Richard Glover hosts the “Drive” show on ABC Sydney and writes an occasional opinion piece for the Sydney Morning Herald; the closest comparison is CBC Vancouver’s Stephen Quinn. An excerpt from a recent column:
The latest attempt to deskill the human race comes courtesy of the “tyre pressure monitoring system” now built into many cars. In Britain, it’s been compulsory in all new cars sold since 2014, with the result that people no longer know how to check their own tyre pressure. The only problem: the systems routinely fail, with the result that four in 10 cars in the UK, according to a study out this week, have at least one dangerously underinflated tyre.
At same time, people put such faith in their sat-nav systems that motorists are routinely ending up in rivers and even oceans. They are, it seems, more likely to believe the view on their phone-screen than the view out their windscreen.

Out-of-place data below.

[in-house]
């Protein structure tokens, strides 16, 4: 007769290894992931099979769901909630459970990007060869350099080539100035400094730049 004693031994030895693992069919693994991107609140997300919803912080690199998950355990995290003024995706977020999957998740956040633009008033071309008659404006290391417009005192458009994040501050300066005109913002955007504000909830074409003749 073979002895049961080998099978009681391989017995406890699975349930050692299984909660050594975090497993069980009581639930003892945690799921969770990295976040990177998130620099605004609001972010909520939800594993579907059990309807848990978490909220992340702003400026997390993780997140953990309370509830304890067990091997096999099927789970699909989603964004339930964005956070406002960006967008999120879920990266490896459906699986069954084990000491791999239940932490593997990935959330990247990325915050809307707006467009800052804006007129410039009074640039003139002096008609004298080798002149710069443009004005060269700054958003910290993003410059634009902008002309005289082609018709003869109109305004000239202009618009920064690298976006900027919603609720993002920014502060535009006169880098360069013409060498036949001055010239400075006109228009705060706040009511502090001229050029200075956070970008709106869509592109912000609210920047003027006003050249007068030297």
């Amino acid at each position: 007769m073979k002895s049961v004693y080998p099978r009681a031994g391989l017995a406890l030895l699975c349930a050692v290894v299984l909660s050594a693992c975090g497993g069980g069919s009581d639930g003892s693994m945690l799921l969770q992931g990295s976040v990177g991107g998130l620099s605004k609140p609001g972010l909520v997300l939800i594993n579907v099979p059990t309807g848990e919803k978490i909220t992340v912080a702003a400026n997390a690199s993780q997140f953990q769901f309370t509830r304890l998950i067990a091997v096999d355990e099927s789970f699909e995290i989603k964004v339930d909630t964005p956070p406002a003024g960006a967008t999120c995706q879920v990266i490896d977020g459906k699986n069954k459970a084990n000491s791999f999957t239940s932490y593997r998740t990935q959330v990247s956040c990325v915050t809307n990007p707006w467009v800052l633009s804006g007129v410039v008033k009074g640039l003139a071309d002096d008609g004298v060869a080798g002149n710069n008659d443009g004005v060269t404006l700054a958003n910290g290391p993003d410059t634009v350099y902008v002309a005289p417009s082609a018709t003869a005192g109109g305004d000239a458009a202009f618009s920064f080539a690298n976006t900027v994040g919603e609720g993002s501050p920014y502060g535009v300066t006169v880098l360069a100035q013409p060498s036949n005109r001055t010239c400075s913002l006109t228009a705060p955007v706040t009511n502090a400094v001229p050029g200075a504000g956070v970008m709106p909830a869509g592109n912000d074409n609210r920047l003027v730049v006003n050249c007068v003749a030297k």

Reading both stories this week, a picture does form of the British motoring public – one moment veering into oncoming traffic on the M1, the next hurling themselves off the pier at Brighton. They are, I fear, taking Brexit a bit too literally.
I also fear that the machines are up to something. Each day they become a little smarter; each day, we become a little dumber.
With the latest-model cars, you no longer need to reverse park; the vehicle does it for you. Driving itself, of course, will be outsourced soon. No one even needs to cook: Google this week unveiled Google Home, a personal assistant that sits in the corner of your room, quietly learning your habits: the barked command “get me food,” will result in your preferred take-away meal arriving soon after.
Given time, Google Home will surely be able to respond to other plaintive inquiries, such as: “how do you spell bourgeoisie?” And “why can’t I ever seem to get a girlfriend?”